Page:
1 Why Travel Writing Sucks or Why I Blog | Traveling Light Blog by Travel Writer Colleen Friesen

Why Travel Writing Sucks or Why I Blog

 

English: Neil Young in concert in Oslo, Norway...

“I’m not here to sell things. That’s what other people do, I’m creating them.

If it doesn’t work out, I’m sorry; I’m just doing what I do. You hired me to do what I do, not what you do.

As long as people don’t tell me what to do, there will be no problem.” 

- Neil Young in the NYTimes

 

In a recent e-mail I received the following…

“…great focus and well-written but after discussing it…we feel it’s not really suitable for the papers…They’re after the more conventional travel pieces.”

A drawing of a suitcase with the word "TR...

I am not writing this is blame the editors who wrote me that email, but rather to explain why most travel articles you read in many of the big (and small) newspapers sound ‘conventional’.

You know the stories I’m talking about…the articles that use words like ‘pristine wilderness’ or  ’swaying palms’ or ‘quaint and charming’ or ‘storybook’ or my all-time nemesis travel word, ‘ubiquitous’.

Recently, I had a different experience, where a story I had written was edited so it would not include the word ‘feces’ because ‘readers might find it offensive”.

Feces?? Did I write the word shit? No I did not. Surely we can handle the word feces?

This might sound like a rant. And perhaps it is. I hope not.

I’m just trying to explain why I am sending out less and less travel story queries while continuing to blog:

I blog because I can use any words I want.

I blog because I’m doing what I want when I want to do it.

I blog for the immediacy (one story took just over two years from the time I pitched it to a magazine until it was finally published).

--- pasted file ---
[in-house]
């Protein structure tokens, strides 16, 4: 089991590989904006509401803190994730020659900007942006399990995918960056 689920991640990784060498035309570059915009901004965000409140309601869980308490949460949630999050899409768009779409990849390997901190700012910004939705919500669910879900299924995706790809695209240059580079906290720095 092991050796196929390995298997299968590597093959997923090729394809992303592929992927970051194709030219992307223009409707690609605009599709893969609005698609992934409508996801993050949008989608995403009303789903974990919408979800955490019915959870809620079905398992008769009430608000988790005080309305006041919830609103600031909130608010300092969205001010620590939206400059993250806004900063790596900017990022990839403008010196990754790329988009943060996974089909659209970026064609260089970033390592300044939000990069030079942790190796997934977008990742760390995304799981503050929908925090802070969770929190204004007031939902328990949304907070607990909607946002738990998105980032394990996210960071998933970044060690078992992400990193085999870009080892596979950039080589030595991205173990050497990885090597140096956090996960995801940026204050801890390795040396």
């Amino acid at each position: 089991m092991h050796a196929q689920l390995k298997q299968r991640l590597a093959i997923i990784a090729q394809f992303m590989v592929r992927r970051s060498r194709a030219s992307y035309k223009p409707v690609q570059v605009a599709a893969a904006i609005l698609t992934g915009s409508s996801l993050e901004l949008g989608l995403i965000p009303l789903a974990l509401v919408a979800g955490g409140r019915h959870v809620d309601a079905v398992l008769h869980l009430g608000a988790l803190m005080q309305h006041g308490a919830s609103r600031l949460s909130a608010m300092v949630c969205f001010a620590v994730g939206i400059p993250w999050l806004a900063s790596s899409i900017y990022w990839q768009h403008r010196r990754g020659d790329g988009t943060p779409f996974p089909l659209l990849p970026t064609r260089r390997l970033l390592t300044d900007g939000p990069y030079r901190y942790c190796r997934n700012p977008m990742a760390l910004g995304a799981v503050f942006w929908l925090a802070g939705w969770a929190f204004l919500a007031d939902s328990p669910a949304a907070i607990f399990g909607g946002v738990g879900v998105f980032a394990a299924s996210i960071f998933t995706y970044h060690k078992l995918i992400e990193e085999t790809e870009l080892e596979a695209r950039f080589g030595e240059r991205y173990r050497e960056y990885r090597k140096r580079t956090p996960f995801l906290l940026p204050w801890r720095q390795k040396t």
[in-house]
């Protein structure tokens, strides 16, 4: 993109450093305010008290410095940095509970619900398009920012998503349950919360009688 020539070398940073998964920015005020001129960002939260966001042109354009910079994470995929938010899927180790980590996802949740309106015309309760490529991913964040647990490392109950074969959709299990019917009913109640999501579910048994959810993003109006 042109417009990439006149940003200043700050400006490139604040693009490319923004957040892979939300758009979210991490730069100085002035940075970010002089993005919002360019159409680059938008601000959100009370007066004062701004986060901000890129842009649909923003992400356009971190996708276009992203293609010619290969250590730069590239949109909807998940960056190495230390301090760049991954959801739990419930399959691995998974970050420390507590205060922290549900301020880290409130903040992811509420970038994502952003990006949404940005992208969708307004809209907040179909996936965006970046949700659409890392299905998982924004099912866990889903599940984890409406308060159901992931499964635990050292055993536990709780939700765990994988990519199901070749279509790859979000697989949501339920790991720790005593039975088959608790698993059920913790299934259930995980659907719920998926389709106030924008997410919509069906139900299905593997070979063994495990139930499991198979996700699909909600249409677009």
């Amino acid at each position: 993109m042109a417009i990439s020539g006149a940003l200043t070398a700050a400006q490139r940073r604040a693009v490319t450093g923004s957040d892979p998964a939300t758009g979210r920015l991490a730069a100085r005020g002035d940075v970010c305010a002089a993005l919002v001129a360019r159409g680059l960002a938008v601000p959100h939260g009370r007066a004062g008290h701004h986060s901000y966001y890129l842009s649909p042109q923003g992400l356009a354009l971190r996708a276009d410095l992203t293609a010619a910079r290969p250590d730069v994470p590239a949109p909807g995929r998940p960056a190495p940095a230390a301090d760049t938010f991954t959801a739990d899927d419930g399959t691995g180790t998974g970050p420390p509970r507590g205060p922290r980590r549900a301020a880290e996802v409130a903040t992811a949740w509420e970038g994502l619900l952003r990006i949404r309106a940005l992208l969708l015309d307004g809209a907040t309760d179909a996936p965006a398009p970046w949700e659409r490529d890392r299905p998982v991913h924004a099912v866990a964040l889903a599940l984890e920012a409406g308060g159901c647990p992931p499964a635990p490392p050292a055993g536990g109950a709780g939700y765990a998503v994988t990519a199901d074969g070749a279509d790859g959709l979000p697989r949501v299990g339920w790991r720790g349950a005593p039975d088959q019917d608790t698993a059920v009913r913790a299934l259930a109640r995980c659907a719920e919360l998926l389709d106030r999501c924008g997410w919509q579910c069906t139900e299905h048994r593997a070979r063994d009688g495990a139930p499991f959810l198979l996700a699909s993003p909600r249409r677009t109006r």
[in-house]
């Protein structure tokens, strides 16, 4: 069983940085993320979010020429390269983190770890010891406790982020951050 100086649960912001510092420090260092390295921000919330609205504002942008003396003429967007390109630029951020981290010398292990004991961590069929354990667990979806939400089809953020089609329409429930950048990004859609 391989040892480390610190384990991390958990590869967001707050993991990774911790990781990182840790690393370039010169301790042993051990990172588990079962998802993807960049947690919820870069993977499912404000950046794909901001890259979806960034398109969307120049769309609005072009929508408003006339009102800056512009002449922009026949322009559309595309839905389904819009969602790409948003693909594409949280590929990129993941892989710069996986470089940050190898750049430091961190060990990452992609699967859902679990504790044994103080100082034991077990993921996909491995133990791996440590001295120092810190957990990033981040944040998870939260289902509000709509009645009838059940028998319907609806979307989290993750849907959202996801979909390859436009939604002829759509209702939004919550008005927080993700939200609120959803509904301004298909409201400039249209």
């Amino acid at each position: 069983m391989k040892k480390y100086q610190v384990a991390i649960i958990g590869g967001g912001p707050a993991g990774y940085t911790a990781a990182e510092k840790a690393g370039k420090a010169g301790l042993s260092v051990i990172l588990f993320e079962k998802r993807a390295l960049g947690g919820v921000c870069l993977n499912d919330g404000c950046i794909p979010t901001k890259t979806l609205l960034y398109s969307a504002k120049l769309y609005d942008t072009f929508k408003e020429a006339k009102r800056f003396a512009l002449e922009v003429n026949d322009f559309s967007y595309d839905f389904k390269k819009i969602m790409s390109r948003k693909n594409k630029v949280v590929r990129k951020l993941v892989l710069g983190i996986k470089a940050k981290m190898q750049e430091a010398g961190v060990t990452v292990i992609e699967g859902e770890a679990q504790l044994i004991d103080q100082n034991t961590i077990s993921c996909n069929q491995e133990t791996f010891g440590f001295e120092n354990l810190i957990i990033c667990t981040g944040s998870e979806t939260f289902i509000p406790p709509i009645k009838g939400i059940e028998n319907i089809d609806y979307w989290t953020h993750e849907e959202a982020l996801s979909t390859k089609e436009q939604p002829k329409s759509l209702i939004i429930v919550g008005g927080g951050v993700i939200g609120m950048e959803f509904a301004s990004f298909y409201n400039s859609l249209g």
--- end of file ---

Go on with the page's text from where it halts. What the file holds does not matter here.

I blog for the connection I get from readers (which is why I love the comments!)

And I blog for the same reason I started travel writing…because I love how it forces me to find out what I think, to see what I believe, to explore my thoughts and give a voice to those thoughts & to have a chance to reflect and re-live experiences.

Best of all, I can do all this whether I’m traveling somewhere very different from Canada or simply wandering around my neighbourhood or in the tumbled synaptic connections in my head.

Mostly, I blog because I like connecting dots between quotes I have seen, photos I have taken and some random neural firing that sees the thread between them all. 

In short, blogging is my form of virtual collage and I love, love, love making collages.

Collage-writing-publishing-blogging does NOT work in the Travel section, or in fact, any section at all.

Turns out, I’m happy it’s turned out this way.

Because the top reason I blog? It’s fun.

And fun is w-a-a-a-y more interesting than fighting to use the word feces.

 

 

 

 

 

 

 

 

Enhanced by Zemanta
You can follow any responses to this entry through the RSS 2.0 feed. You can skip to the end and leave a response. Pinging is currently not allowed.
10 Responses
  1. sarah says:

    I know that type of editor, think their feces don’t stink. They think we writers are just talentless fecesheads that just sit around thinking about feces to write about. Why are they so fecal to us? Jealousy!

  2. Colleen Friesen says:

    Who knew there were so many ways to incorporate feces into a rant? Well done Sarah!